Soy protein, once thought to be an incomplete protein compared to animal products, is now known to be a complete protein, which means it has all the essential amino acids. Vegetarian and vegan trainers choose soy protein supplements in protein powders similar to those containing whey.
Skim Milk Powder
Skim milk powder is dried, non-fat dairy milk. It includes various amounts of whey and casein proteins, and thus is a cheap and reliable protein powder supplement compared to the proprietary brands of protein supplements. Buy it in bulk at the supermarket.
Iron is a critical mineral for athletes, and indeed for human health in general. Athletes with low iron status perform poorly and are often tired and lack energy. Even so, iron can be toxic if taken in excess as a supplement. If you suspect iron deficiency, your doctor is the person to do tests and decide on a supplement program.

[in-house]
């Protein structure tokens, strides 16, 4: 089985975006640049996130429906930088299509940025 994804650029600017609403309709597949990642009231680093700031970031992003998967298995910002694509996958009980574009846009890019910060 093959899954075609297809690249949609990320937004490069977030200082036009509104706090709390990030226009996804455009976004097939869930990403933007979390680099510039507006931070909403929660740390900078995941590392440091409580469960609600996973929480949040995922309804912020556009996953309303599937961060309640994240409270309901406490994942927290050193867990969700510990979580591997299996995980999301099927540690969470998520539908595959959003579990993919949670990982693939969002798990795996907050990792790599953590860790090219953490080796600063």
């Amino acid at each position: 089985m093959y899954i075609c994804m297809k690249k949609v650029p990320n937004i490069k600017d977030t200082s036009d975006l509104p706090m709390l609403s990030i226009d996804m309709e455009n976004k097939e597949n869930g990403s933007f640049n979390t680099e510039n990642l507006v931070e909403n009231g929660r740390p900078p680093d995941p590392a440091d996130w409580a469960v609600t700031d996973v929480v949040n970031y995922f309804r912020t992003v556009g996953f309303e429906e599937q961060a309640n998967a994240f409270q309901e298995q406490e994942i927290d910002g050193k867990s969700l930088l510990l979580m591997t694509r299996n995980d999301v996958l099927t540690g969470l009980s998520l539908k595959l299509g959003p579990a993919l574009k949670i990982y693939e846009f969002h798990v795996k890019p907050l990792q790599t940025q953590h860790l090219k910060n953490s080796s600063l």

Vitamin C (Ascorbic Acid)
Taking supplementary vitamin C has always been popular among athletes. It's antioxidant properties have been considered useful in combating muscle damage, especially where high intensity and high volume training and competing are involved.
More recent studies, however, suggest that vitamin C in high doses may act as a pro-oxidant and interfere with useful adaptations in the energy production system, especially in endurance athletes. In any case, although dietary sources are best, supplementation with 500 milligrams or less is unlikely to be counter-productive. Vitamin C (ascorbic acid) enhances iron absorption. Some athletes, especially women and vegetarian athletes, need to monitor their iron status and consumption. A modest vitamin C supplement may help.
Vegans, who don't eat any animal products, need to get vitamin B12 from supplements or processed foods with added B12. In addition, as we age, we don't absorb vitamin B12 as well from food. Senior or master athletes may benefit from a B12 supplement.